Patch became aware that there was no glowing fungus on the walls here. They had been travelling through total darkness for some time now, but here it had diminished, lit by a dim and distant light far away on the other side of that grate. And the air - it wasn't full of the usual wet and fungal smells of the Croton Road. It smelled, however faintly, of oak trees, and grasses, and the north wind.

They did not dare breathe a word of hope. Instead they moved silently on, slipping through the grate, along this low room - and towards a glowing square of open light in the distance. But they did not reach that glowing square. They did not have to. A tree's-length before, a side tunnel full of water led off from the Croton Road. This was not unusual. What was unusual was the fresh air that burst from that side tunnel like a flower in bloom.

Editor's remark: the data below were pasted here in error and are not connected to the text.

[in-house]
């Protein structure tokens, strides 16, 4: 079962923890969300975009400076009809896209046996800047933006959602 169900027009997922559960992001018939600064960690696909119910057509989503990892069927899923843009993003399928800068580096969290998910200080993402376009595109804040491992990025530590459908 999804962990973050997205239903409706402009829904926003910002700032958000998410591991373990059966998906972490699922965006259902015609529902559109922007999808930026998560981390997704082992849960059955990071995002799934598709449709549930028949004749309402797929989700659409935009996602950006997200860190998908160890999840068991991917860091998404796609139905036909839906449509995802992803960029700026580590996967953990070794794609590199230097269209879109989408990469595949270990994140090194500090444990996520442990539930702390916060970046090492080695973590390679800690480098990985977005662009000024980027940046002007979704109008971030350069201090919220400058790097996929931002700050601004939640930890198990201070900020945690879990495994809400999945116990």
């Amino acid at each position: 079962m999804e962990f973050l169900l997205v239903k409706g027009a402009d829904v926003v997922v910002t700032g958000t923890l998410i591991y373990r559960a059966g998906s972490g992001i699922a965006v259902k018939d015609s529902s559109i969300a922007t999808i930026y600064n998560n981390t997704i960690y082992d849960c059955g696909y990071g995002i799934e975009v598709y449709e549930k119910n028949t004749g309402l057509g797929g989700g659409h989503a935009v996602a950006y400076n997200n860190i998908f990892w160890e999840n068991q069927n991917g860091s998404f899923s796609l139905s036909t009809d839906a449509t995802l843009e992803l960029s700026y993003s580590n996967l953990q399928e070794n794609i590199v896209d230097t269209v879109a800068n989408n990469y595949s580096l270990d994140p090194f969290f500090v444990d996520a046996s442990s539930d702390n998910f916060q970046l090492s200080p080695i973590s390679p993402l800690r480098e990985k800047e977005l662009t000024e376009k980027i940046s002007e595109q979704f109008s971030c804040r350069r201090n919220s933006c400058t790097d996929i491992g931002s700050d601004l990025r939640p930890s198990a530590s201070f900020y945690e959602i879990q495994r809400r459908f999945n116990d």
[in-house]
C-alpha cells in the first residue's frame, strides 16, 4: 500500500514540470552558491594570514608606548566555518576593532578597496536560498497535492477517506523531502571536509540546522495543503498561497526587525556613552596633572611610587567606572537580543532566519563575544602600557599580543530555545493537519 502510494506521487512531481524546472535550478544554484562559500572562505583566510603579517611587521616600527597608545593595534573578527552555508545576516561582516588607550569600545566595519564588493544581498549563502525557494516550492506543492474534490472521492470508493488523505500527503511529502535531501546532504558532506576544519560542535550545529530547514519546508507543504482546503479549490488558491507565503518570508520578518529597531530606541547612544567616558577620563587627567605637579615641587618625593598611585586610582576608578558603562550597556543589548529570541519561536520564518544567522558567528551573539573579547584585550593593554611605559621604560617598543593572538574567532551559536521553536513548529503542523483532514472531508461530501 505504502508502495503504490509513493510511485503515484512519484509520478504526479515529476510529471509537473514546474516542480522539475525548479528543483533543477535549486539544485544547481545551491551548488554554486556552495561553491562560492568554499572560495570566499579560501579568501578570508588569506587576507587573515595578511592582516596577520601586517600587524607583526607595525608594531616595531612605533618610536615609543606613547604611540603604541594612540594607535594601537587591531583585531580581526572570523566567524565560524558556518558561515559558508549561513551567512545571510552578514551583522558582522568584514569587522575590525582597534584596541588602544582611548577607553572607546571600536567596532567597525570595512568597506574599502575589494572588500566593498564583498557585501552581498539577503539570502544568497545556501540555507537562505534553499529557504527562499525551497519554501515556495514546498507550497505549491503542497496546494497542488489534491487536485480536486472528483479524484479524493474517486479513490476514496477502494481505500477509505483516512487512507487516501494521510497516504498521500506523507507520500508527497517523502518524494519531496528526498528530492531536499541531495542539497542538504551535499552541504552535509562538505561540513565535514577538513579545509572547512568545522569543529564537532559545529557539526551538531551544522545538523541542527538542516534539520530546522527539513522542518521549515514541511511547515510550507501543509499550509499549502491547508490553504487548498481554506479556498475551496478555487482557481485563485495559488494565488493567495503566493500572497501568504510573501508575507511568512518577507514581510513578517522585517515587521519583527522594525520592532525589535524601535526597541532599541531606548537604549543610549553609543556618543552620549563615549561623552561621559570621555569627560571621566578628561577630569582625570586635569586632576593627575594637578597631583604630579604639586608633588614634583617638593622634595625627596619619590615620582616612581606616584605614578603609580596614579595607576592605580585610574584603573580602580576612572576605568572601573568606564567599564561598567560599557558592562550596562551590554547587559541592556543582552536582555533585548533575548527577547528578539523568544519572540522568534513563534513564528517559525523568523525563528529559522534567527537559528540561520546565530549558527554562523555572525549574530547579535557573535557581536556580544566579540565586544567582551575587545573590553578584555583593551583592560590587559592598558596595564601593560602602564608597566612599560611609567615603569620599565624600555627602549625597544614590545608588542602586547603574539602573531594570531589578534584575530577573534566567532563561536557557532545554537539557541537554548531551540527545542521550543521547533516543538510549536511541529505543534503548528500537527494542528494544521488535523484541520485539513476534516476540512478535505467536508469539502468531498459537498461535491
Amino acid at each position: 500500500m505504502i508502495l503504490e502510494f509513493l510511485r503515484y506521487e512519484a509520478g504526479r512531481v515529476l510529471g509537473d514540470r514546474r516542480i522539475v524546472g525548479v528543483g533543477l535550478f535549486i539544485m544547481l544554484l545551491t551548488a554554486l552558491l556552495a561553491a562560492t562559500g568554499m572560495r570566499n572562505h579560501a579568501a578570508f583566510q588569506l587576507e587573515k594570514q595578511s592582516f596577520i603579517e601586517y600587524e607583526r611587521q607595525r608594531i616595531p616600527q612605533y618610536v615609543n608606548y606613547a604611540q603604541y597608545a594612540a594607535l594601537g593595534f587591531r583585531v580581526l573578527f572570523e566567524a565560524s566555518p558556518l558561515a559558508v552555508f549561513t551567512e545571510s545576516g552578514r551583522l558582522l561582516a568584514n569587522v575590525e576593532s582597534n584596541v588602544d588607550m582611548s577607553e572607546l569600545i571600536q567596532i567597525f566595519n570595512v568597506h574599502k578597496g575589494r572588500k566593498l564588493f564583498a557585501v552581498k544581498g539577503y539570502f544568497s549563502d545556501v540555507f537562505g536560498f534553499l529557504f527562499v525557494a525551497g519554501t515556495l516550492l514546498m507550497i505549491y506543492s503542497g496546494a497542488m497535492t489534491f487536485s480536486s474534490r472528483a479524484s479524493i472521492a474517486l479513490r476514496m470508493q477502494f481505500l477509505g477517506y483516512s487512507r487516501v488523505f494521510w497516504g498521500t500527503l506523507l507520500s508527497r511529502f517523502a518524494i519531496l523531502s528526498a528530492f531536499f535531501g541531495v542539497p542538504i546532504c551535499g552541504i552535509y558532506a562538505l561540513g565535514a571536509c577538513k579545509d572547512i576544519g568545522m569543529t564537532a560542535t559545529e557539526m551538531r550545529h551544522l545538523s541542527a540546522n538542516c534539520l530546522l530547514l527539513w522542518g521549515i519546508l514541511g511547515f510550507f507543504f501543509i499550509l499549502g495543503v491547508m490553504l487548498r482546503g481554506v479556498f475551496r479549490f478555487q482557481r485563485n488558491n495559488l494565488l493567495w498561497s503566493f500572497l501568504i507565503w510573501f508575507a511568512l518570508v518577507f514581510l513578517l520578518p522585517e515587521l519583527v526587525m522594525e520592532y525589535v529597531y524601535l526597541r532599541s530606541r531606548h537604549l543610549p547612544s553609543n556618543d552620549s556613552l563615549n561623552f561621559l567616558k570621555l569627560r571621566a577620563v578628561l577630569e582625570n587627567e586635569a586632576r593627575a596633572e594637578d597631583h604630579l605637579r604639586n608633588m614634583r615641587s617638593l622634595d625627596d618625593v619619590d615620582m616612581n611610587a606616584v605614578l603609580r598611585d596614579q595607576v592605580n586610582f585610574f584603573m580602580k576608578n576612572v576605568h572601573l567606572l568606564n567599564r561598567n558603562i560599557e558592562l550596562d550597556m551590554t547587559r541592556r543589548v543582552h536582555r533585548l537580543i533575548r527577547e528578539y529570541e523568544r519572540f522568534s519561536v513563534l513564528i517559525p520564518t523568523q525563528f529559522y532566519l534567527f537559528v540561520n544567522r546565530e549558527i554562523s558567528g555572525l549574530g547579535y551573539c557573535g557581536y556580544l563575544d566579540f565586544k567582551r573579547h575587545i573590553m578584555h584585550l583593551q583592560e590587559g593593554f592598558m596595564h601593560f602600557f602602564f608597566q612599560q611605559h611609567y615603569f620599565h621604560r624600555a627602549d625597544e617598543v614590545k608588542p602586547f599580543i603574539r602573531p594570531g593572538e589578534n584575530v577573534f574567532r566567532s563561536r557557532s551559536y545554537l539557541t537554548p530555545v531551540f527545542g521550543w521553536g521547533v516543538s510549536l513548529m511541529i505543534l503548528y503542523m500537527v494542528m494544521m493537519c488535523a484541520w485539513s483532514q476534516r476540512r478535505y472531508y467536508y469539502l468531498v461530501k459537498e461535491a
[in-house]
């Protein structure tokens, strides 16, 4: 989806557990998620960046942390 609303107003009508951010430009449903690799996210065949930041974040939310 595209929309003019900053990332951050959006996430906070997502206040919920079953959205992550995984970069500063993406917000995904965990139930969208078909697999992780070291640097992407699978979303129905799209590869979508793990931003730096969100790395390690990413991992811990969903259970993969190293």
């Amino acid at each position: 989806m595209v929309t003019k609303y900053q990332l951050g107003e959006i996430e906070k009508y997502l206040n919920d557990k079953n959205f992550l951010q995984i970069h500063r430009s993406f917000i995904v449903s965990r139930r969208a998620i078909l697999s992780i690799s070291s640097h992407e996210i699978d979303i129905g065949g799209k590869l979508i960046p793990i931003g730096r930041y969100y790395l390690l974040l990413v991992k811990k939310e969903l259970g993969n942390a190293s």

Silver was in the lead. She looked back at White and Patch, and smiled. Then she leaped down into the water, and swam down the side tunnel. White followed, and then Patch. The tunnel led to and through an arch that seemed full of white light. Patch's eyes were so accustomed to the underworld that this light was as blinding as utter darkness, he could see nothing at all. He felt dry stones under his paws, and scrabbled up a dry gully. It took a good dozen breaths before his eyes began to adjust, and he realized that the light was the sun, and the blue canopy above him was a cloudless sky, and they stood outside a ruined, crumbling human building in the midst of otherwise high and dense forest. They had escaped the Kingdom Beneath.